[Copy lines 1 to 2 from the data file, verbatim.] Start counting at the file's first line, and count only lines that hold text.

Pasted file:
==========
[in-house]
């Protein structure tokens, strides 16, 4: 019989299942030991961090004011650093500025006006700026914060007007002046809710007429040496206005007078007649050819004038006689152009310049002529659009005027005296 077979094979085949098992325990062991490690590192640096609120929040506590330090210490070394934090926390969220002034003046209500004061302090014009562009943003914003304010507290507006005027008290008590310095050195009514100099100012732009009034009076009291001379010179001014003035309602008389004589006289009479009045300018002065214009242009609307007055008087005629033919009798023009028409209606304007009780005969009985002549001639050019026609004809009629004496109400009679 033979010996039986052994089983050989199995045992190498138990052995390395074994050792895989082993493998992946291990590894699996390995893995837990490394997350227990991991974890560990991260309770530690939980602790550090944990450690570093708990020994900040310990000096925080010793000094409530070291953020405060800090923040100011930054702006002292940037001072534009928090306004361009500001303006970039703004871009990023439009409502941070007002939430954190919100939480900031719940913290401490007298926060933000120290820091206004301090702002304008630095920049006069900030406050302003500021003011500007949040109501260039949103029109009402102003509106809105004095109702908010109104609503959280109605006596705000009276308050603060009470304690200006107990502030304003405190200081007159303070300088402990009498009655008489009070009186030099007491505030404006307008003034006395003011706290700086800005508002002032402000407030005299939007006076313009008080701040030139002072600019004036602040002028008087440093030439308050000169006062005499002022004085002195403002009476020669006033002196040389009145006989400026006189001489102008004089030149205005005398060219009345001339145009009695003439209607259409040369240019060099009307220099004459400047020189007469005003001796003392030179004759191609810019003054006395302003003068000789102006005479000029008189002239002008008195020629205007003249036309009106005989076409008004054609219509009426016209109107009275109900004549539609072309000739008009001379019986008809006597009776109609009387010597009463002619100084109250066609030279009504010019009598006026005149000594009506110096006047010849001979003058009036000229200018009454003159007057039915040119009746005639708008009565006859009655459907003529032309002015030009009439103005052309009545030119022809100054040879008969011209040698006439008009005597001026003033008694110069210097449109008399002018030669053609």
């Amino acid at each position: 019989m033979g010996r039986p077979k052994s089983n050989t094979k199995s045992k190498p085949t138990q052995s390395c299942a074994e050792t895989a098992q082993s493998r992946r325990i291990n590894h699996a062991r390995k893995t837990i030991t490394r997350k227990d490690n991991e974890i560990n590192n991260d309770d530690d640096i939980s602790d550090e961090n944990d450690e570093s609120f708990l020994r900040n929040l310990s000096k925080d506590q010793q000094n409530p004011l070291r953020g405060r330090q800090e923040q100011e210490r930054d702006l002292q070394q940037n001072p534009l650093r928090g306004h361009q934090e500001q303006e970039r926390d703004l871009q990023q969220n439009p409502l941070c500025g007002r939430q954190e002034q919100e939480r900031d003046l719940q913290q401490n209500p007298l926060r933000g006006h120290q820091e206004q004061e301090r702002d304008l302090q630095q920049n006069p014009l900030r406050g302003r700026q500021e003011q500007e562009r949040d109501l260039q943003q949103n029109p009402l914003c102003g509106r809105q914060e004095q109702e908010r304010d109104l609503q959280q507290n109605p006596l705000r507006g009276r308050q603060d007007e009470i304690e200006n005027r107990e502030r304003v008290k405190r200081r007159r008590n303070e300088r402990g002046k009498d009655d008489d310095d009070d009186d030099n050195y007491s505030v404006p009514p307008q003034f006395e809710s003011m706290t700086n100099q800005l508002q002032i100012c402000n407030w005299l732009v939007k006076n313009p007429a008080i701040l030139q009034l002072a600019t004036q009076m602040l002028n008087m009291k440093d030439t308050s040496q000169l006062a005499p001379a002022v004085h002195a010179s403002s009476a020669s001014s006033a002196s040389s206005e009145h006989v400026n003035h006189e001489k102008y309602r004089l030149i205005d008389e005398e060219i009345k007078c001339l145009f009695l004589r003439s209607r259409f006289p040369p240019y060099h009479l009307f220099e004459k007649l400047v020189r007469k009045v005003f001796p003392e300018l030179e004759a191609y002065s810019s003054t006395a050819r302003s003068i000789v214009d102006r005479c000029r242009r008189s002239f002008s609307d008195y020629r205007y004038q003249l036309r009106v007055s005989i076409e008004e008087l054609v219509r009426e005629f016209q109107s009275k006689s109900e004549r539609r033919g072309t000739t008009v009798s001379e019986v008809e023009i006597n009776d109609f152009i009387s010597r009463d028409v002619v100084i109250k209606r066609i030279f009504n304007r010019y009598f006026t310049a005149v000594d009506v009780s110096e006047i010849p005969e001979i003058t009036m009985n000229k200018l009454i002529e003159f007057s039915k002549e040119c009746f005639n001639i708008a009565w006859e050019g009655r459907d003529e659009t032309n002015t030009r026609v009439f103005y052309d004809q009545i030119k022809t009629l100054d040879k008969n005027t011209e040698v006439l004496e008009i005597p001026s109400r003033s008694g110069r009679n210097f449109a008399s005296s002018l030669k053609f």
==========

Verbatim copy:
[in-house]
């Protein structure tokens, strides 16, 4: 019989299942030991961090004011650093500025006006700026914060007007002046809710007429040496206005007078007649050819004038006689152009310049002529659009005027005296 077979094979085949098992325990062991490690590192640096609120929040506590330090210490070394934090926390969220002034003046209500004061302090014009562009943003914003304010507290507006005027008290008590310095050195009514100099100012732009009034009076009291001379010179001014003035309602008389004589006289009479009045300018002065214009242009609307007055008087005629033919009798023009028409209606304007009780005969009985002549001639050019026609004809009629004496109400009679 033979010996039986052994089983050989199995045992190498138990052995390395074994050792895989082993493998992946291990590894699996390995893995837990490394997350227990991991974890560990991260309770530690939980602790550090944990450690570093708990020994900040310990000096925080010793000094409530070291953020405060800090923040100011930054702006002292940037001072534009928090306004361009500001303006970039703004871009990023439009409502941070007002939430954190919100939480900031719940913290401490007298926060933000120290820091206004301090702002304008630095920049006069900030406050302003500021003011500007949040109501260039949103029109009402102003509106809105004095109702908010109104609503959280109605006596705000009276308050603060009470304690200006107990502030304003405190200081007159303070300088402990009498009655008489009070009186030099007491505030404006307008003034006395003011706290700086800005508002002032402000407030005299939007006076313009008080701040030139002072600019004036602040002028008087440093030439308050000169006062005499002022004085002195403002009476020669006033002196040389009145006989400026006189001489102008004089030149205005005398060219009345001339145009009695003439209607259409040369240019060099009307220099004459400047020189007469005003001796003392030179004759191609810019003054006395302003003068000789102006005479000029008189002239002008008195020629205007003249036309009106005989076409008004054609219509009426016209109107009275109900004549539609072309000739008009001379019986008809006597009776109609009387010597009463002619100084109250066609030279009504010019009598006026005149000594009506110096006047010849001979003058009036000229200018009454003159007057039915040119009746005639708008009565006859009655459907003529032309002015030009009439103005052309009545030119022809100054040879008969011209040698006439008009005597001026003033008694110069210097449109008399002018030669053609």